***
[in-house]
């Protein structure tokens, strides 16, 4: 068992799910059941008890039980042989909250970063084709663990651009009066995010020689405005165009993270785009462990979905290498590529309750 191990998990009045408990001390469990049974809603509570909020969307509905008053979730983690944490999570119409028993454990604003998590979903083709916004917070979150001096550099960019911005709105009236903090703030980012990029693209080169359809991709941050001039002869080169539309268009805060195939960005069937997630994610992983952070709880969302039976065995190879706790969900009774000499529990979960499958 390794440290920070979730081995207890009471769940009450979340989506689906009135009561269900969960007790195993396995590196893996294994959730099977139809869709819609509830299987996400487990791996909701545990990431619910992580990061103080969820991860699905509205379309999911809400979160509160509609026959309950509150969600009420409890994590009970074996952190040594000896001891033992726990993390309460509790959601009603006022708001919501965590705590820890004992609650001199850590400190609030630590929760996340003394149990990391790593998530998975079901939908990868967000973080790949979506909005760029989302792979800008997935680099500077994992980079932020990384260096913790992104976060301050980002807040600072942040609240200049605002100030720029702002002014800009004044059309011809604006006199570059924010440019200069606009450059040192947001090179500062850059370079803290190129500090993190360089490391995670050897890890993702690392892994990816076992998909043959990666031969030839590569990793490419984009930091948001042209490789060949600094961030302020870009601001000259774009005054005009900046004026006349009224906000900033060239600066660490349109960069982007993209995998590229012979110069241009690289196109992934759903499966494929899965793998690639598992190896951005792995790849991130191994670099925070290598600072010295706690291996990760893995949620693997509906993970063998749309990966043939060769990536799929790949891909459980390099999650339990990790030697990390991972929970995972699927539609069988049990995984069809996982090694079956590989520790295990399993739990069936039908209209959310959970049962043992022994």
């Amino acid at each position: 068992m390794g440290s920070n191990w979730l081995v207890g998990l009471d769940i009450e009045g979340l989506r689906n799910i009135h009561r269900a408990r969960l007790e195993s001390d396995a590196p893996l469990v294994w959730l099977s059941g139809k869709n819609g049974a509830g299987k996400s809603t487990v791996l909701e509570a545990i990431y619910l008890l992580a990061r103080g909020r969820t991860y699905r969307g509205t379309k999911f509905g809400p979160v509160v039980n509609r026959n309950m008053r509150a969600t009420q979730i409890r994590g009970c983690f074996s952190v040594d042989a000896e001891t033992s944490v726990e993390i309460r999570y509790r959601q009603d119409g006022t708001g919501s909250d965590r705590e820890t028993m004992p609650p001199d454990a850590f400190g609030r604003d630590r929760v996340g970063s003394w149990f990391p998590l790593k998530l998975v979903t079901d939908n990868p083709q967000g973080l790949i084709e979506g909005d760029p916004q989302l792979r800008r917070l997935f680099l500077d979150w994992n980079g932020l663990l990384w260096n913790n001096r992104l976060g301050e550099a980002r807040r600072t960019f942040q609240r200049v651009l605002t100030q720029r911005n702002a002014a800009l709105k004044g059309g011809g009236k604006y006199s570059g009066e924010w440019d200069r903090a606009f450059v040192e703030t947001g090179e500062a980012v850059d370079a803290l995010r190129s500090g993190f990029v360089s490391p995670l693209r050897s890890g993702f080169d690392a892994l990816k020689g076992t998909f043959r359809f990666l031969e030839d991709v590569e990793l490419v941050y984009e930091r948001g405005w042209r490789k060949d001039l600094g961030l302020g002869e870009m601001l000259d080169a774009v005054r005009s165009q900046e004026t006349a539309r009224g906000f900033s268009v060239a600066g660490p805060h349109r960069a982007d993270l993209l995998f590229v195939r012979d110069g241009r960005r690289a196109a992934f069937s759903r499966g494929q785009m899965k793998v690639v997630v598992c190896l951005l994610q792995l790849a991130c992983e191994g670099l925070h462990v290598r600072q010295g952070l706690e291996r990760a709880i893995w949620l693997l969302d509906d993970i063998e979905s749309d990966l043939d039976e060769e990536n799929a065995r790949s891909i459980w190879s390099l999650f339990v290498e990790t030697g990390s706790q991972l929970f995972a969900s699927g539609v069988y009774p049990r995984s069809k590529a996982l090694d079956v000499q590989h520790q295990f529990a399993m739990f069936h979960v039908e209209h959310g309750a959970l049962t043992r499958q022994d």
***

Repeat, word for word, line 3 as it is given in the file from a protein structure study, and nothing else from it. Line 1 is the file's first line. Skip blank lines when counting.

């Amino acid at each position: 068992m390794g440290s920070n191990w979730l081995v207890g998990l009471d769940i009450e009045g979340l989506r689906n799910i009135h009561r269900a408990r969960l007790e195993s001390d396995a590196p893996l469990v294994w959730l099977s059941g139809k869709n819609g049974a509830g299987k996400s809603t487990v791996l909701e509570a545990i990431y619910l008890l992580a990061r103080g909020r969820t991860y699905r969307g509205t379309k999911f509905g809400p979160v509160v039980n509609r026959n309950m008053r509150a969600t009420q979730i409890r994590g009970c983690f074996s952190v040594d042989a000896e001891t033992s944490v726990e993390i309460r999570y509790r959601q009603d119409g006022t708001g919501s909250d965590r705590e820890t028993m004992p609650p001199d454990a850590f400190g609030r604003d630590r929760v996340g970063s003394w149990f990391p998590l790593k998530l998975v979903t079901d939908n990868p083709q967000g973080l790949i084709e979506g909005d760029p916004q989302l792979r800008r917070l997935f680099l500077d979150w994992n980079g932020l663990l990384w260096n913790n001096r992104l976060g301050e550099a980002r807040r600072t960019f942040q609240r200049v651009l605002t100030q720029r911005n702002a002014a800009l709105k004044g059309g011809g009236k604006y006199s570059g009066e924010w440019d200069r903090a606009f450059v040192e703030t947001g090179e500062a980012v850059d370079a803290l995010r190129s500090g993190f990029v360089s490391p995670l693209r050897s890890g993702f080169d690392a892994l990816k020689g076992t998909f043959r359809f990666l031969e030839d991709v590569e990793l490419v941050y984009e930091r948001g405005w042209r490789k060949d001039l600094g961030l302020g002869e870009m601001l000259d080169a774009v005054r005009s165009q900046e004026t006349a539309r009224g906000f900033s268009v060239a600066g660490p805060h349109r960069a982007d993270l993209l995998f590229v195939r012979d110069g241009r960005r690289a196109a992934f069937s759903r499966g494929q785009m899965k793998v690639v997630v598992c190896l951005l994610q792995l790849a991130c992983e191994g670099l925070h462990v290598r600072q010295g952070l706690e291996r990760a709880i893995w949620l693997l969302d509906d993970i063998e979905s749309d990966l043939d039976e060769e990536n799929a065995r790949s891909i459980w190879s390099l999650f339990v290498e990790t030697g990390s706790q991972l929970f995972a969900s699927g539609v069988y009774p049990r995984s069809k590529a996982l090694d079956v000499q590989h520790q295990f529990a399993m739990f069936h979960v039908e209209h959310g309750a959970l049962t043992r499958q022994d």